Almost ready for lift-off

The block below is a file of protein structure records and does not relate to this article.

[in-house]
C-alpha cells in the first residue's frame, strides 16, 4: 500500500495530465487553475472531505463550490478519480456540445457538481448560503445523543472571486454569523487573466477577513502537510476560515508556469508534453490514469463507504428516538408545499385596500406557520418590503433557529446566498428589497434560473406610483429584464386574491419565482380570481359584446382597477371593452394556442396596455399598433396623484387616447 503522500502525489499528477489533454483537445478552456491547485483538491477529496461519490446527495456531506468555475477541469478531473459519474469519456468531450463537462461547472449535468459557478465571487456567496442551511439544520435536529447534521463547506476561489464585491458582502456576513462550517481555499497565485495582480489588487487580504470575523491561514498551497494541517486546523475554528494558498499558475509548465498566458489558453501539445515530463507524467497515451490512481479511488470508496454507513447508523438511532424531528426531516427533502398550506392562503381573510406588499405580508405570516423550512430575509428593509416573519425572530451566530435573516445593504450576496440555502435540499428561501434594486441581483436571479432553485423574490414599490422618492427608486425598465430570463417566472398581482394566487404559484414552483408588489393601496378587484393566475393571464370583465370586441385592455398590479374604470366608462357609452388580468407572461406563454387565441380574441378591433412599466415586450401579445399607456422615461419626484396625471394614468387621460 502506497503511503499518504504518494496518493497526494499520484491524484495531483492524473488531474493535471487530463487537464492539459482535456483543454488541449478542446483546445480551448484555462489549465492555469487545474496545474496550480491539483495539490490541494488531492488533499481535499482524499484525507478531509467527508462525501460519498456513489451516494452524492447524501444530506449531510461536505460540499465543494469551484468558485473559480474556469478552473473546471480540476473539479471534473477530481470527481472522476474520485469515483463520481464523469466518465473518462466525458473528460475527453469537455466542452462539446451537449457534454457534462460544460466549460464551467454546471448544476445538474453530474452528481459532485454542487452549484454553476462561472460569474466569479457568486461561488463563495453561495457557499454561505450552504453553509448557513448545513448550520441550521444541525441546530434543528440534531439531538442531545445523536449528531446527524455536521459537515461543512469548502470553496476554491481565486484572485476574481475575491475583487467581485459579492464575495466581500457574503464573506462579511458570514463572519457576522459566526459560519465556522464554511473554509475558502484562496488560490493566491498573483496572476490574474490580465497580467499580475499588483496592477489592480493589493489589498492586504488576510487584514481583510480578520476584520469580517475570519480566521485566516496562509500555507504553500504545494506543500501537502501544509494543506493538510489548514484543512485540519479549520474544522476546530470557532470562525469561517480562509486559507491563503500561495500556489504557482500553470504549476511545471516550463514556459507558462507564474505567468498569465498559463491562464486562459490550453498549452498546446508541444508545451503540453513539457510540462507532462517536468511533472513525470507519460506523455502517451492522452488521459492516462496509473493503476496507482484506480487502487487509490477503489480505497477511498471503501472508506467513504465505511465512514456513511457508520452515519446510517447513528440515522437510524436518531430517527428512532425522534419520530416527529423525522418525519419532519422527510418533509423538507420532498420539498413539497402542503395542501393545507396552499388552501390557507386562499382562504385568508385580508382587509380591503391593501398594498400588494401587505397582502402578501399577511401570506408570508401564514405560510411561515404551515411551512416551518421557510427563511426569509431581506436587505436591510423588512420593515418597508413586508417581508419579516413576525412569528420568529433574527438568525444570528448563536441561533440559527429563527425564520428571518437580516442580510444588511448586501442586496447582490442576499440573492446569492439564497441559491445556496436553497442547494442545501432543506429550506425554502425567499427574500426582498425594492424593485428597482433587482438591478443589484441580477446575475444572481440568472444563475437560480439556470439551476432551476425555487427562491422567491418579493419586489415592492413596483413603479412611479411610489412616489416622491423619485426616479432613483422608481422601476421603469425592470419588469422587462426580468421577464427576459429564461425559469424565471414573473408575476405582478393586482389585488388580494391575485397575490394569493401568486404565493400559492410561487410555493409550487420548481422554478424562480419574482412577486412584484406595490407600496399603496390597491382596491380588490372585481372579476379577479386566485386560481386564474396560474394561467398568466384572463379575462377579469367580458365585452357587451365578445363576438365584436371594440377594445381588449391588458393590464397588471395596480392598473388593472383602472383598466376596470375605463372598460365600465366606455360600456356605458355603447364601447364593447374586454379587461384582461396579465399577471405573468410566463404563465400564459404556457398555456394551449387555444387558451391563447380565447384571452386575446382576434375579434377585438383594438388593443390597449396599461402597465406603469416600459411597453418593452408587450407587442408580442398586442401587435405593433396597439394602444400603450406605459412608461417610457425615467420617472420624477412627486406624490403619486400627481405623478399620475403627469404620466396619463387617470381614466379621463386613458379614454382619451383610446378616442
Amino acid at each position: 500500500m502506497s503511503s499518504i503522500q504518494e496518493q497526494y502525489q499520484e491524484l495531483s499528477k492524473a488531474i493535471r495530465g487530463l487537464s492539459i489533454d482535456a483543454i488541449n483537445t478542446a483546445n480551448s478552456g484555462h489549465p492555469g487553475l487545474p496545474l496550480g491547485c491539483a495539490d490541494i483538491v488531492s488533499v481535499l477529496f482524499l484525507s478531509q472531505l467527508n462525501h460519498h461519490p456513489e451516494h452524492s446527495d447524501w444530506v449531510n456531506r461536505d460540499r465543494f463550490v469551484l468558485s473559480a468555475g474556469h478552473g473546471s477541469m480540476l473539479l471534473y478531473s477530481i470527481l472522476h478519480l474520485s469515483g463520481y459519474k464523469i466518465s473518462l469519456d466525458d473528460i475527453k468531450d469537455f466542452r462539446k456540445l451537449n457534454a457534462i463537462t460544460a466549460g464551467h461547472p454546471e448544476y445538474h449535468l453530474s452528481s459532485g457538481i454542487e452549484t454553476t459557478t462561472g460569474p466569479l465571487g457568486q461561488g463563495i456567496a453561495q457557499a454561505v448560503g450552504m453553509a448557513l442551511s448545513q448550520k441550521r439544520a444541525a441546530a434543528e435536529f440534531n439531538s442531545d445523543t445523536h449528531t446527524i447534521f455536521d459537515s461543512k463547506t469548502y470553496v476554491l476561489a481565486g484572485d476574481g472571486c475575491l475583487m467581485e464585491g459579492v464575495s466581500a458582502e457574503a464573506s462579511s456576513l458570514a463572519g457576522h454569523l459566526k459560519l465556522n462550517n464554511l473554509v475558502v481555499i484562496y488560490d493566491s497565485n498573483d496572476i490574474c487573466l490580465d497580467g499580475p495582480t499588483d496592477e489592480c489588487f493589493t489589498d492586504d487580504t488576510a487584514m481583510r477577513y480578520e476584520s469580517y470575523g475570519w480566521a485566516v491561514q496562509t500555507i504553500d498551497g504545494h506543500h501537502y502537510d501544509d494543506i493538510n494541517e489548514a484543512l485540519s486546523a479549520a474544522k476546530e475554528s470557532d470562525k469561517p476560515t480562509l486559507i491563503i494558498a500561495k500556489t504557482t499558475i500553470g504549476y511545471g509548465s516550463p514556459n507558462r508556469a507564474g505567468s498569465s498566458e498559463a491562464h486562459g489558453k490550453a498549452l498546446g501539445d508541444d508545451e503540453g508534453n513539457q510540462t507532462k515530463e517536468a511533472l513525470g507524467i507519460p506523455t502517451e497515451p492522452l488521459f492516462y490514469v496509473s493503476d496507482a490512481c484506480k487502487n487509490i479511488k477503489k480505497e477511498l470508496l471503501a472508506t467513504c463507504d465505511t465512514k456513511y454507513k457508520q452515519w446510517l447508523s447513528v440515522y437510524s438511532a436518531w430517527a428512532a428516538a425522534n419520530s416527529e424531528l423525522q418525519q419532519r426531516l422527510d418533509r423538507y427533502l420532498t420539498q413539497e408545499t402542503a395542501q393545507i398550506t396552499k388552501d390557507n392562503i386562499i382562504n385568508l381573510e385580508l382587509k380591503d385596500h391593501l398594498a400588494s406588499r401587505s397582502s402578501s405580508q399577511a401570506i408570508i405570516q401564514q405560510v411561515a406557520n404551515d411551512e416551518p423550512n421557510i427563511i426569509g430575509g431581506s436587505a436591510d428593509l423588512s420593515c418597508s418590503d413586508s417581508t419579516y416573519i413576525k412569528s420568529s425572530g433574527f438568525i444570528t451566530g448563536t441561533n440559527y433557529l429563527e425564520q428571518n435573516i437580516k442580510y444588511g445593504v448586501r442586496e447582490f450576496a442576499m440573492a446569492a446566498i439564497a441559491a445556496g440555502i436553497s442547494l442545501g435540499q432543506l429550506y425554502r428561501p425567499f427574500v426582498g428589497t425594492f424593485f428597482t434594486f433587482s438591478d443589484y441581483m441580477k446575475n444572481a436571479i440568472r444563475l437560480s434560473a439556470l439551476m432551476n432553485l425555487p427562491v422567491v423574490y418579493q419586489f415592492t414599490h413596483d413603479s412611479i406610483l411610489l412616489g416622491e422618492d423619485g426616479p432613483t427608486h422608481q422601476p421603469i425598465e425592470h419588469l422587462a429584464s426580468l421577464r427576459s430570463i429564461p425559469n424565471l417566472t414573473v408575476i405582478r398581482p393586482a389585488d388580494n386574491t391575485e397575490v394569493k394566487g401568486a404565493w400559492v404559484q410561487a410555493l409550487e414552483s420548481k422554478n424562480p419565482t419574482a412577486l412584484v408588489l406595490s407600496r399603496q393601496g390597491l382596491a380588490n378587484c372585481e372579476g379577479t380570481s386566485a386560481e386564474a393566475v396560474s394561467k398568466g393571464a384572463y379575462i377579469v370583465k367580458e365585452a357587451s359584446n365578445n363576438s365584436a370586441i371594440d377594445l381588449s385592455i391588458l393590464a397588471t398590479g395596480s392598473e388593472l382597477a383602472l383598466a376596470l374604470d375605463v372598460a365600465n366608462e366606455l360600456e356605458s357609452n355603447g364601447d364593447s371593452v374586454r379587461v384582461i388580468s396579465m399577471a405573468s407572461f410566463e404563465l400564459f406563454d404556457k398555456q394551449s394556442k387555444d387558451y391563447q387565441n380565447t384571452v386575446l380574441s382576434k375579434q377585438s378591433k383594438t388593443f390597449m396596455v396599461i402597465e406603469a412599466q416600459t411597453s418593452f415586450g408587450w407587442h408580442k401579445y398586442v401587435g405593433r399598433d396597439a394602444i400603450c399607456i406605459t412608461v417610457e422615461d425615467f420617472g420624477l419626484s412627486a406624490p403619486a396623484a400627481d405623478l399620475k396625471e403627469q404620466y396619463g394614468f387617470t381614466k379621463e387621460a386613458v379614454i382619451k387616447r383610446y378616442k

"After three years of planning and hard work, Central Kitsap Junior High eighth and ninth graders are almost ready to roll out their first student-built airplane - albeit minus an engine.Mentored and supervised by teacher Steve Smith and volunteers from the local chapter of the Experimental Aircraft Association, this year's students this year have each put about 170 hours into the project, which has changed hands every year as classes come and go.The airplane, made mostly of aluminum, has been constructed by students and three or four EAA volunteers every Tuesday afternoon and Thursday evening.The program began three years ago when EAA representatives proposed a mentoring program to encourage student interest in aircraft. In exchange for assuming ownership of the plane, George Steed of EAA purchased all the materials necessary for the task.Since then, the project has taken off. It is scheduled to be completed during the first week of June.It's going to roll out whether it's ready or not, Smith said.The most daunting task remaining is raising enough money to afford the $10,000 four-cylinder engine, which probably won't be purchased until after the plane has been finished. Smith said several grant proposals are being written, and donations are welcome.That's the big item, he said. But we're not going to have a pancake sale.Students are assigned to work on individual pieces of the aircraft, and their work is held to exacting standards. Pieces must be machined to within a milimeter of the plans for the two-seat aircraft.The students are very accepting of their precision, he said. A student can have a piece, and he keeps working on that piece until he's done.Students learn about aerodynamics and mathematics, among other things, Smith said.It is beneficial to see the results of your labors, he said. Something you can look at.And then, of course, there's a lot of real-life practical skills. When I was growing up, we used to do this with our dads. That doesn't happen any more.Eighth-grader Megan Parrish said she enjoys the educational aspect of the after-school tasks.You're doing math at the same time you're building a plane, she said.In addition to earning high-school credit for the project, ninth-grader Brian Lozano said he has learned many skills during the two years he has worked on the plane, such as basic piloting and Federal Aviation Administration regulations.One of the mentors took me out flying last year, said Lozano, who added that the experience has helped him focus on a career as a pilot.With the project in full swing, Steed has formed Flightline Northwest, a non-profit organization that will take ownership of the finished plane and is designed to encourage connections between students and mentors in the local community.With grants from the Lockheed Corporation, the Linder Foundation and a local teachers union, Steed said the organization will be responsible for operating the plane and eventually aiding him in flying it to other school districts. This whole project has been like throwing a rock into a pond, Steed said. You know most of what's going to happen.But one of the biggest effects Steed said, resulted from a Web page built by a student in the program, which publicized the project. It eventually drew the attention from students in France and Argentina. Steed said he had the foreign-language letters translated by students in various language classes, which helped involve more than just those students working on the plane.Kids love this, he said. It's like bees to honey.Once the plane is finished, it will be transferred to a storage space to await its engine while construction on another plane begins.The project's Web site can be found at ckjh/airplane."

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